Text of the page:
How much did Lady Bird Johnson's work impact our nation? Did her efforts to clean up neighborhoods and highways and to conserve our nation's flora effect lasting benefits? Did it really soothe tensions and heal great hurts in our society? I don't know enough about that to make an assessment, though I do enjoy all those wildflowers that are part of her legacy to the country.

Today, we have made great progress in overcoming racism. However, we are fighting another unpopular war -- albeit one that has more support than the Vietnam Conflict did in the Johnsons' Day. Plus, we still have poverty and crime, the rates of which go up and down over time, but never go completely away. We are still a populous divided over which political solutions we think will really fix our problems. We are experiencing the fallout from the sixties' in terms of a relaxed attitude towards abortion and morality and problems that have resulted therefrom.

While I am very happy to live in our country, with our system of democratic representative government, I don't look to any government program to eradicate all the ills of a fallen world. Though the Lord does determine the times and places for the temporary governments of this world, it will be His Kingdom that lasts forever. Any real victory over the pain that results from sin and death rests with Him and His reign.

Having said all that, I do think that somewhere in the legacy of Mrs. Johnson's Beautification program, there must be some inspiration for us today.

What if each one of us embarked on our own personal campaign to beautify America -- or, rather, to beautify our little corner of it. How about beautifying our homes? Our neighborhoods? And, while we're at it -- how about beautifying the blog-o-sphere? Is it just me, or does anyone else find the snarly comments, mean language, and rude assumptions that litter the information highway to be even uglier than physical trash on physical roadsides?

I'm not necessarily thinking just of planting flowers and eliminating physical eyesores, though I do believe that lovely surroundings can be inspiring. But, what about scattering everywhere seeds of faith, kindness, thoughtfulness, unselfishness, wholesome and healing words, and loving deeds?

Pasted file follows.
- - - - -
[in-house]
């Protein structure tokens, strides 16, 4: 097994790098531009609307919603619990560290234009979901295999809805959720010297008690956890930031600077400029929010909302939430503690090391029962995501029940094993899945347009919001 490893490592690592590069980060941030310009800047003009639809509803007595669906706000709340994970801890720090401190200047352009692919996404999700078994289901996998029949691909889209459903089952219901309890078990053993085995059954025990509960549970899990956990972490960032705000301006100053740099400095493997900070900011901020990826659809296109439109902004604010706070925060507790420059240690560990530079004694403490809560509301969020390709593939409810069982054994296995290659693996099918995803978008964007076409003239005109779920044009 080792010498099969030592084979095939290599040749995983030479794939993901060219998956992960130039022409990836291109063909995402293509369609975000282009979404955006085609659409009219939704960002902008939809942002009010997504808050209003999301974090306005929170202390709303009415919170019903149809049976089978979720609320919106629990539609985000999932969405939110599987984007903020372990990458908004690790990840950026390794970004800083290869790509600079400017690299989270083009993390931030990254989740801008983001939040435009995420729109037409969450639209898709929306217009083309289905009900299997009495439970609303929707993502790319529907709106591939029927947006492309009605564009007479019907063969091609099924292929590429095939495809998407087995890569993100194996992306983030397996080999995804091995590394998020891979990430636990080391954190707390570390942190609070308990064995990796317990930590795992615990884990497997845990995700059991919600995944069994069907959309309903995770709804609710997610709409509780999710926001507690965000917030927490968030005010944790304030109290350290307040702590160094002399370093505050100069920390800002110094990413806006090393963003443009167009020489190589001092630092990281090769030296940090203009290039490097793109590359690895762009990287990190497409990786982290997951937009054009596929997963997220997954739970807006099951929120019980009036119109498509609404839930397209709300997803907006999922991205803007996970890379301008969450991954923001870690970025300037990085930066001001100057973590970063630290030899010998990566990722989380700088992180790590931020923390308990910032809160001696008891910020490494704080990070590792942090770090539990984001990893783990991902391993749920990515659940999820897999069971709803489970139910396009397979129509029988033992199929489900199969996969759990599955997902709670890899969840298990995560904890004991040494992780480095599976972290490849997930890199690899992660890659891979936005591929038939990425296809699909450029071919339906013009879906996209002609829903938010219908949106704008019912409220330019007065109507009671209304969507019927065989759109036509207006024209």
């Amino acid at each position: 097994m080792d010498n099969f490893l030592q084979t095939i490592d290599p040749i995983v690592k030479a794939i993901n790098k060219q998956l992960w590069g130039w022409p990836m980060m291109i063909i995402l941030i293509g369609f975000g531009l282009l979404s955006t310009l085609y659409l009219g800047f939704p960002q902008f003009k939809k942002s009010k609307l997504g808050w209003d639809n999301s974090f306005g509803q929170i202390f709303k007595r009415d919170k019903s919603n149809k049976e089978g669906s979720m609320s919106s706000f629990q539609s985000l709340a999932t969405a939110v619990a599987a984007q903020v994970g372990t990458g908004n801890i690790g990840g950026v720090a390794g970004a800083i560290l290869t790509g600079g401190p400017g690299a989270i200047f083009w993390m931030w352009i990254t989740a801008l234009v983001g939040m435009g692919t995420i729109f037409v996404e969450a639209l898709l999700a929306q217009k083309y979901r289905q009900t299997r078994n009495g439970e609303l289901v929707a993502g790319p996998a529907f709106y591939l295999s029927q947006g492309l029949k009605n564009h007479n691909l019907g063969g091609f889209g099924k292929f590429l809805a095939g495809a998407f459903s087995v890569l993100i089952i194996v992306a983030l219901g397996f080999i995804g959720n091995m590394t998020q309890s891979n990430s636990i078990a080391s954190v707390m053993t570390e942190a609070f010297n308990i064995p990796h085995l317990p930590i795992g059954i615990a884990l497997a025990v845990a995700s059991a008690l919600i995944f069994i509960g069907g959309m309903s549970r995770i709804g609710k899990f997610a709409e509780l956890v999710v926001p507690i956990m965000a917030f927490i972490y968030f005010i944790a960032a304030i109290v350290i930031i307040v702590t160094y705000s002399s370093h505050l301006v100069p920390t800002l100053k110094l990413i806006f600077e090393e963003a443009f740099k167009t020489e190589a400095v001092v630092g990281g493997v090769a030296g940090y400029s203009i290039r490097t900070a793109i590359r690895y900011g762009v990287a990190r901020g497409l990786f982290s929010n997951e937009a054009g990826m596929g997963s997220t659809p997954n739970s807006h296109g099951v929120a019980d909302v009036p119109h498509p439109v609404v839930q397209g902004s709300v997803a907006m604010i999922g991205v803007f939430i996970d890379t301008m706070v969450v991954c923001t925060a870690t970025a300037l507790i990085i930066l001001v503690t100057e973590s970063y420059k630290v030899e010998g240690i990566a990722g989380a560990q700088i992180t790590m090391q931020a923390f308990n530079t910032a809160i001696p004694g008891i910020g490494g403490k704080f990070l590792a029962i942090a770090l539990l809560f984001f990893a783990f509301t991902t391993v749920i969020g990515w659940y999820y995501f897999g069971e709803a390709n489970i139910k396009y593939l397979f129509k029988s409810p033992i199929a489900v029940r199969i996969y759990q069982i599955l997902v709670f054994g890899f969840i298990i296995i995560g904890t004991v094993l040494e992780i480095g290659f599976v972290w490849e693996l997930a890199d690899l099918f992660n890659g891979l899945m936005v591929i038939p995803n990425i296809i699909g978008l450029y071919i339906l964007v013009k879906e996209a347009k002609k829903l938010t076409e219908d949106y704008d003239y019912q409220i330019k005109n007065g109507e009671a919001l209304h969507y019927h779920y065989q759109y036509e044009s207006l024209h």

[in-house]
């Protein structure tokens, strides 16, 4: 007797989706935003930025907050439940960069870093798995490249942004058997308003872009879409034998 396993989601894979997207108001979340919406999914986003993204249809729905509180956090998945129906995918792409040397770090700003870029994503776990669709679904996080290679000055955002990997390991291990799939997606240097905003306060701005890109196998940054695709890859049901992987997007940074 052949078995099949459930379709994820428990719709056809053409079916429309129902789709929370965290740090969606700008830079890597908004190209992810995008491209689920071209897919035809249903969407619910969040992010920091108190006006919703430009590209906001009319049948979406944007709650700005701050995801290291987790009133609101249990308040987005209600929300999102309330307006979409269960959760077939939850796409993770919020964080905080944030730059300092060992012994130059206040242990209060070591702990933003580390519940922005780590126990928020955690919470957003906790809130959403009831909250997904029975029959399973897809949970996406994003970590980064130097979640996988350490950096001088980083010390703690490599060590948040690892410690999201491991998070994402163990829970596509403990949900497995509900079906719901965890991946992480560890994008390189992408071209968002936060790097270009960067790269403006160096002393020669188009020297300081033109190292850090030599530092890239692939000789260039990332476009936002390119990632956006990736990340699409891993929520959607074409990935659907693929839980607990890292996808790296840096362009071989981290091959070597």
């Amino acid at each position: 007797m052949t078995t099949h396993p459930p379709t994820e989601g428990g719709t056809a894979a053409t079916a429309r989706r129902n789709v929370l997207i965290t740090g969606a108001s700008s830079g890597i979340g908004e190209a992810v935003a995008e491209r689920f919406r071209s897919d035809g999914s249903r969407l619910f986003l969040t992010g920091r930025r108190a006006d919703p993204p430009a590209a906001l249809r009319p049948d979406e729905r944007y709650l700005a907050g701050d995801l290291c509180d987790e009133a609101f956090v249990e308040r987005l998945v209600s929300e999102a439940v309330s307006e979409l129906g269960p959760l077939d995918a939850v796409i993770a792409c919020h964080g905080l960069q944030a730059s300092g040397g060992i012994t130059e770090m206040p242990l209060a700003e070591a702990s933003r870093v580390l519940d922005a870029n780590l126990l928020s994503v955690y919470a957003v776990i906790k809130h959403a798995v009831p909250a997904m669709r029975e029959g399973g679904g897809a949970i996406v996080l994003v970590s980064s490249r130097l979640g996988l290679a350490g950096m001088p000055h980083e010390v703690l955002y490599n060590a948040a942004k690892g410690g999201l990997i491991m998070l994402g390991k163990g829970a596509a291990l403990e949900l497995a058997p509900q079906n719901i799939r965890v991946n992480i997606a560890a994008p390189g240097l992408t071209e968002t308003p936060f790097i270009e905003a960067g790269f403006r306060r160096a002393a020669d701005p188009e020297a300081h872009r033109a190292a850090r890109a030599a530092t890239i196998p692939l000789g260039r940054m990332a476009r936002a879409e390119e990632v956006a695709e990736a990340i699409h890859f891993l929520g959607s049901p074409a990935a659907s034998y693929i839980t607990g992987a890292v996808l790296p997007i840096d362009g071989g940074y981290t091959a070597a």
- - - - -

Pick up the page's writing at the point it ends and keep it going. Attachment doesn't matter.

Of course, for me, embarking on my own personal Beautification program starts with eradicating weeds and clearing out junk in my own heart, as well as sewing good and lovely thoughts into the soil of my inner being. From there, it involves dying to my natural selfishness and consciously reaching out to others, making the most of every opportunity.

Here's to beautifying our little corners of the country and the world!


Monday, May 18, 2009

For Today...

Outside my window... sunny, with flowers and green everywhere! It's gorgeous.

I am thinking... how much fun it was to have a wee little man visit for a couple of hours, even though he didn't quite get his nap out.

From the learning rooms...God has brought home to me in a number of ways lately the importance of always learning to know Him more deeply and how to love others better.

I am thankful for... the gift certificate for a manicure and pedicure my husband gave me for Mother's Day and for the calls and thoughtful gifts from my children, as well.

From the kitchen... beans and a starch with veggies.

I am wearing... blue dress, no shoes, hair up. I really need to get those shoes on to do a proper job of house keeping, but I love to run around barefoot inside during the warm months.

I am reading... Kingdom Come -- a study of David Lipscomb and James Harding

I am hoping... to get to many tasks that need doing.

I am creating... pillow cases -- See my other blog: Project Home Economics to follow my progress -- as well as a crocheted dish strainer.

I am praying... for my loved ones, always.

Around the house... All is quiet; laundry is going.

One of my favorite things... blooming roses.

A few plans for the rest of the week... I have an unusually packed week, with some happy things, but also medical appointments, so I am praying for stamina


Tuesday, May 12, 2009

But if any widow have children or nephews, let them learn first to shew piety at home, and to requite their parents: for that is good and acceptable before God. I Timothy 5:4 KJV

but if any widow has children or grandchildren, they must first learn to practice piety in regard to their own family and to make some return to their parents; for this is acceptable in the sight of God.I Timothy 5:4 NASB